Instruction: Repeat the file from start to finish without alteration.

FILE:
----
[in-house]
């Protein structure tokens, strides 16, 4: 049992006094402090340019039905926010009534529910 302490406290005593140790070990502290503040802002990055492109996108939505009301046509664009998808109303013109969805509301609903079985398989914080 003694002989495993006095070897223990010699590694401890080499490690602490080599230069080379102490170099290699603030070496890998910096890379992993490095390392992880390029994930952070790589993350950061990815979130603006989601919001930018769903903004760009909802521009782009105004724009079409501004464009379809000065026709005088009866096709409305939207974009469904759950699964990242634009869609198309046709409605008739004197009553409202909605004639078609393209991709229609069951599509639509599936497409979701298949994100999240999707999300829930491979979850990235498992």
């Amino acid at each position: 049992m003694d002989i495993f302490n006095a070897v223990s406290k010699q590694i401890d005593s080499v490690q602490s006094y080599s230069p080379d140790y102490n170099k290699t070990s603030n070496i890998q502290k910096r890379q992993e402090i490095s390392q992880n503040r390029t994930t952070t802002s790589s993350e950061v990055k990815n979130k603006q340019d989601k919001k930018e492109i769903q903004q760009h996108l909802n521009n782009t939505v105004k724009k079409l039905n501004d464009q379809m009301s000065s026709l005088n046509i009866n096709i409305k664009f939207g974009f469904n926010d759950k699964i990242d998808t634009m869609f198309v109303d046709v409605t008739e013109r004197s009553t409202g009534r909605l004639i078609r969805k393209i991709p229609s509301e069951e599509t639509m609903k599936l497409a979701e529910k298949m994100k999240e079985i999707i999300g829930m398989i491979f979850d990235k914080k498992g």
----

[in-house]
């Protein structure tokens, strides 16, 4: 049992006094402090340019039905926010009534529910 302490406290005593140790070990502290503040802002990055492109996108939505009301046509664009998808109303013109969805509301609903079985398989914080 003694002989495993006095070897223990010699590694401890080499490690602490080599230069080379102490170099290699603030070496890998910096890379992993490095390392992880390029994930952070790589993350950061990815979130603006989601919001930018769903903004760009909802521009782009105004724009079409501004464009379809000065026709005088009866096709409305939207974009469904759950699964990242634009869609198309046709409605008739004197009553409202909605004639078609393209991709229609069951599509639509599936497409979701298949994100999240999707999300829930491979979850990235498992």
């Amino acid at each position: 049992m003694d002989i495993f302490n006095a070897v223990s406290k010699q590694i401890d005593s080499v490690q602490s006094y080599s230069p080379d140790y102490n170099k290699t070990s603030n070496i890998q502290k910096r890379q992993e402090i490095s390392q992880n503040r390029t994930t952070t802002s790589s993350e950061v990055k990815n979130k603006q340019d989601k919001k930018e492109i769903q903004q760009h996108l909802n521009n782009t939505v105004k724009k079409l039905n501004d464009q379809m009301s000065s026709l005088n046509i009866n096709i409305k664009f939207g974009f469904n926010d759950k699964i990242d998808t634009m869609f198309v109303d046709v409605t008739e013109r004197s009553t409202g009534r909605l004639i078609r969805k393209i991709p229609s509301e069951e599509t639509m609903k599936l497409a979701e529910k298949m994100k999240e079985i999707i999300g829930m398989i491979f979850d990235k914080k498992g």